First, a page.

Posted by Damian Wojsław on August 27, 2009 at 01:01 PM GMT #

Uhm. sorry for "-R", I had directory in mind and then forgot to change it. My bad for pasting shell history. :)

Posted by Damian Wojsław on August 27, 2009 at 01:03 PM GMT #

Hi Brian,

It seems I can access glassfish from the PC itself, but not from the nearest network ( still the same subnet ).

AFAIK, OSOL2009.06 has no IP Filter running by default

FYI, I execute the ./asadmin start-domain domain1
using my user account, not root, and not 'appserv' user like your example.

Perhaps I am missing something.
Please let me know.

Thank you,

Handojo

Posted by Handojo on October 15, 2010 at 09:45 AM GMT #

Hi Handojo,

So you can ping the machine? SSH into the machine? If you install Apache (SUNWapch22) and start it (svcadm enable apache22), can you reach it remotely (port 80)?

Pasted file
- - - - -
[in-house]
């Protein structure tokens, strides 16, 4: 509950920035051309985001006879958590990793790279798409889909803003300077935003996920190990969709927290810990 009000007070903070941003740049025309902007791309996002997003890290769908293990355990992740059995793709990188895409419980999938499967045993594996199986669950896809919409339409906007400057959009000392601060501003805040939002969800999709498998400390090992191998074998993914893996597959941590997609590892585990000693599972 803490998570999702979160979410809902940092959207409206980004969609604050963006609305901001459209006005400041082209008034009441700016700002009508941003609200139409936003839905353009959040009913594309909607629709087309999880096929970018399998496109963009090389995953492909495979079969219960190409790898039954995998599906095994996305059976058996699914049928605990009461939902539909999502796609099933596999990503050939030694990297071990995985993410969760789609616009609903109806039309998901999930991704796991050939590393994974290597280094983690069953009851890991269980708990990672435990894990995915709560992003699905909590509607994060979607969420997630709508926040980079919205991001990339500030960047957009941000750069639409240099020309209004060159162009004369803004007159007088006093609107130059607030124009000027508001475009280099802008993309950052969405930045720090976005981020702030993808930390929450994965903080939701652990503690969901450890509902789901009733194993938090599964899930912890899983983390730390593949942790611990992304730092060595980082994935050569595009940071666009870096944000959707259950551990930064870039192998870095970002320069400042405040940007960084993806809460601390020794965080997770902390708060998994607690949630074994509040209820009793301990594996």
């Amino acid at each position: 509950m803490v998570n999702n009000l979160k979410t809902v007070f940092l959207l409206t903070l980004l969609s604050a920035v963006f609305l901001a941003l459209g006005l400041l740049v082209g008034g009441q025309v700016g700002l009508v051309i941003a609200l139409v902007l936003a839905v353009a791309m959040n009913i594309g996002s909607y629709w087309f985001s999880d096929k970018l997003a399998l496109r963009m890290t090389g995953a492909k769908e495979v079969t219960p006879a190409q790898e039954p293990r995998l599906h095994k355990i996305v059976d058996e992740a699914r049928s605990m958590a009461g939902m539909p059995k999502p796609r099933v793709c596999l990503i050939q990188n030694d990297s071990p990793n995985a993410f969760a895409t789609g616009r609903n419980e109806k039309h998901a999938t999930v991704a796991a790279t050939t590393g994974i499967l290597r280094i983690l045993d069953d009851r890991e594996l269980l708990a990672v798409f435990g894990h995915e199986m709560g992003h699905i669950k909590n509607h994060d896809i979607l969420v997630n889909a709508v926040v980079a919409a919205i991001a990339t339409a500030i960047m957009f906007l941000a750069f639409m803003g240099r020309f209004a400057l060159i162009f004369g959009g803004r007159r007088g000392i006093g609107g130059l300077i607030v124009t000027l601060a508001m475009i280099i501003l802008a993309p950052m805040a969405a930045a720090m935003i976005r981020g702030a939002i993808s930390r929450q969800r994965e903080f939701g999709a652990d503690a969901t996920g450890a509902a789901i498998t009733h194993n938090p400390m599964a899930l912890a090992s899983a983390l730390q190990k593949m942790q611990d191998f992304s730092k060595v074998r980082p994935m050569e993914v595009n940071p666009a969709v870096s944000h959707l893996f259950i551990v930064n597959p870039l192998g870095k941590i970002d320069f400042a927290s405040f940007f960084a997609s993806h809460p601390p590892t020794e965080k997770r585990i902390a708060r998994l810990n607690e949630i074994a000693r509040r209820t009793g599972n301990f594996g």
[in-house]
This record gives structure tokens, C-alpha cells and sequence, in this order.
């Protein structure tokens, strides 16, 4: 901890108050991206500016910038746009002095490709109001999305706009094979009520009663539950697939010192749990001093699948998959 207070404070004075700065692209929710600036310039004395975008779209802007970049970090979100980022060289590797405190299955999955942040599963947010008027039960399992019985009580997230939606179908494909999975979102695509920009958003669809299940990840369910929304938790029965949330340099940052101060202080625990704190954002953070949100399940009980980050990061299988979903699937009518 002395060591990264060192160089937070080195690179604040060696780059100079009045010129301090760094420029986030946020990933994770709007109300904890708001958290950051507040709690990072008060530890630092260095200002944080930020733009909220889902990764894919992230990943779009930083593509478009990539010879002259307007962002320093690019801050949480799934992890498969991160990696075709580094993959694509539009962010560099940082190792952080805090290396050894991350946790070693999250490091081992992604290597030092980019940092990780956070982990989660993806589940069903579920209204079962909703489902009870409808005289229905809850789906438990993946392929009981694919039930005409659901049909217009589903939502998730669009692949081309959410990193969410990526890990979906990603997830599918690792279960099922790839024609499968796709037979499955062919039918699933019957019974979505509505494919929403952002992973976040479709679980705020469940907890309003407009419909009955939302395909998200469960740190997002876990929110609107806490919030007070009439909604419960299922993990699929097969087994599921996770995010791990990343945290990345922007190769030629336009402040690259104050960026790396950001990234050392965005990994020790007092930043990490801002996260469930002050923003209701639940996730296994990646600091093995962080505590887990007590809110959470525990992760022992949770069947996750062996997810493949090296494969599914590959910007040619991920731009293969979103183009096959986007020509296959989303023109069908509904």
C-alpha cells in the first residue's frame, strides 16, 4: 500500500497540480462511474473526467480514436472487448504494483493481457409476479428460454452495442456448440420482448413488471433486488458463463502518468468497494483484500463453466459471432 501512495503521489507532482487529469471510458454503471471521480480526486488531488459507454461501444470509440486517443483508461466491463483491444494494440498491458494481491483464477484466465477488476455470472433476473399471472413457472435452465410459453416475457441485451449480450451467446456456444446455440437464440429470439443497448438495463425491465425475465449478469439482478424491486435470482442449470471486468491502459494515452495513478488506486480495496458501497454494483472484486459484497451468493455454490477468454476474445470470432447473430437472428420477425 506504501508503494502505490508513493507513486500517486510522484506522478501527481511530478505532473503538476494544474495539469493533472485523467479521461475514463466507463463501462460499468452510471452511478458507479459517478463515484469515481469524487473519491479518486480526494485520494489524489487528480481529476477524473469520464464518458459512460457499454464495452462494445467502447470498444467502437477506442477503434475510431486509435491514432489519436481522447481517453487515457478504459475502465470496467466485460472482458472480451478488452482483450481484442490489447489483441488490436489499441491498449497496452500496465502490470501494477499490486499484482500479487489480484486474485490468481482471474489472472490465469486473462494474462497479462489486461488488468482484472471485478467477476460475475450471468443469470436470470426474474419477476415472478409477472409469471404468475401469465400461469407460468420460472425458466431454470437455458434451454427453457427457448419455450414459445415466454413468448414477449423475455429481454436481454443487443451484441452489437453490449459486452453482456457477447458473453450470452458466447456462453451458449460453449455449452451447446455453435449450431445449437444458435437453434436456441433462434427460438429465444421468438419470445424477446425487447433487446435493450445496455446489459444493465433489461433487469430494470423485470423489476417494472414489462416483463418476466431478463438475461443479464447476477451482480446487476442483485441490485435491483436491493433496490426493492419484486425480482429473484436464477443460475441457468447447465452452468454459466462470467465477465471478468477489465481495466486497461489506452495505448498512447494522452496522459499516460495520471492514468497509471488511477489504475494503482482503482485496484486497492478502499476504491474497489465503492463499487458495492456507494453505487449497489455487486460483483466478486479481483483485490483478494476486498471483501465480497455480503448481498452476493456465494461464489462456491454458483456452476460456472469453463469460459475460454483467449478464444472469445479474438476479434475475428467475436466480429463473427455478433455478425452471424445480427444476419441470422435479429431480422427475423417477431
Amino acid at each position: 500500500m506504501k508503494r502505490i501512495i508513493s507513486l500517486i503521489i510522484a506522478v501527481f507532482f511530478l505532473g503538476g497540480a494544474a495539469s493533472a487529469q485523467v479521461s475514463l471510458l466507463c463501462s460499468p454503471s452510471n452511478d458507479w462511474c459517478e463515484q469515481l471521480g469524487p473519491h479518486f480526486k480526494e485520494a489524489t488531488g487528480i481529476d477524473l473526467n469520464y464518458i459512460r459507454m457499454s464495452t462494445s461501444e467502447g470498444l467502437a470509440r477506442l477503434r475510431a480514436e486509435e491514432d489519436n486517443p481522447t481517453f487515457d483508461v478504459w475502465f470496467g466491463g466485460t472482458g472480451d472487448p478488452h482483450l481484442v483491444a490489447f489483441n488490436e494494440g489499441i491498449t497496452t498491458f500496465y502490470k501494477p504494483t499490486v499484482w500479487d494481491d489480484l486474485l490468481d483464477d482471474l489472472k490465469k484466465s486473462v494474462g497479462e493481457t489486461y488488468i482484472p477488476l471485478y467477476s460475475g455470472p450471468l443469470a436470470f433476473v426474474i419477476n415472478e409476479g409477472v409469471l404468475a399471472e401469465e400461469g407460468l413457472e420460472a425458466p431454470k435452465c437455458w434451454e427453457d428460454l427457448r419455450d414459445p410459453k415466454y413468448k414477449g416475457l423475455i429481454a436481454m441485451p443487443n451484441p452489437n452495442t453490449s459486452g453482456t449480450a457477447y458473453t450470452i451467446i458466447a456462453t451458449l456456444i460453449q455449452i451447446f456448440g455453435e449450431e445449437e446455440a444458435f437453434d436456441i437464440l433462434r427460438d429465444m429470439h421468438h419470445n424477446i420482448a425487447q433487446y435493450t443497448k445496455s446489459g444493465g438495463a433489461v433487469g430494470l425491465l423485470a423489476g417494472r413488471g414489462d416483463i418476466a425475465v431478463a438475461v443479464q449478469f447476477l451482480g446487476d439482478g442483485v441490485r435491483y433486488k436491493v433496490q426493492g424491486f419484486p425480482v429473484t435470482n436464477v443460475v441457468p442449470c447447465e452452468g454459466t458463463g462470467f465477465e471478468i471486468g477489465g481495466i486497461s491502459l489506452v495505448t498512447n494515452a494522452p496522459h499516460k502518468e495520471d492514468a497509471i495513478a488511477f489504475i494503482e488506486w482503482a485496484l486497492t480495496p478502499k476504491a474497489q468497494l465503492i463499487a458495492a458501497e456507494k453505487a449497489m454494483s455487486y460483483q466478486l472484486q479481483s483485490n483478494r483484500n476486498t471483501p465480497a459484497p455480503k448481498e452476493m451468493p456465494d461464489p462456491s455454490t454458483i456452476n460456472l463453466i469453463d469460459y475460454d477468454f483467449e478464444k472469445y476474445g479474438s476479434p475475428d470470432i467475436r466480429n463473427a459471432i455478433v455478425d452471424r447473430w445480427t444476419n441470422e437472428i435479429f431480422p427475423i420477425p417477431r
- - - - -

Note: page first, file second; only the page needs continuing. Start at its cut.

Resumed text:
/Brian

Posted by W Brian Leonard on October 15, 2010 at 10:33 AM GMT #

Yes I can ping the machine

Yes I can ssh the machine

I havent install SUNWapch22 so i can't start it.

But, I am running my glassfish only until Step 4 according to your tutorial. I did not run Step 5.

Is the Port not really open or being block unless we wrap glassfish under svcadm ? This is my first guessing as I do not find this behavior on Fedora

I can ssh and i can see that service ssh is running using svcs

Posted by Handojo on October 16, 2010 at 07:09 AM GMT #

Sorry, Brian,

I said I run my glassfish only until Step 4, but I skipped the creation of user "appservr"

Having performed completely from Step 1 to Step 5, I can browse the main glassfish from the same network. I will have to see if I can browse this from outside network.

It seems there is a mechanism here in Solaris, that, if a user runs a process that listens to TCP/UDP ports without using SMF, then only that user/session can connect to that TCP/UDP ports

If the user wants to publish the process to everyone, he must use SMF to publish that process ( as a service ).

This is new to me as the behavior does not exist in Fedora

Posted by Handojo on October 16, 2010 at 09:23 AM GMT #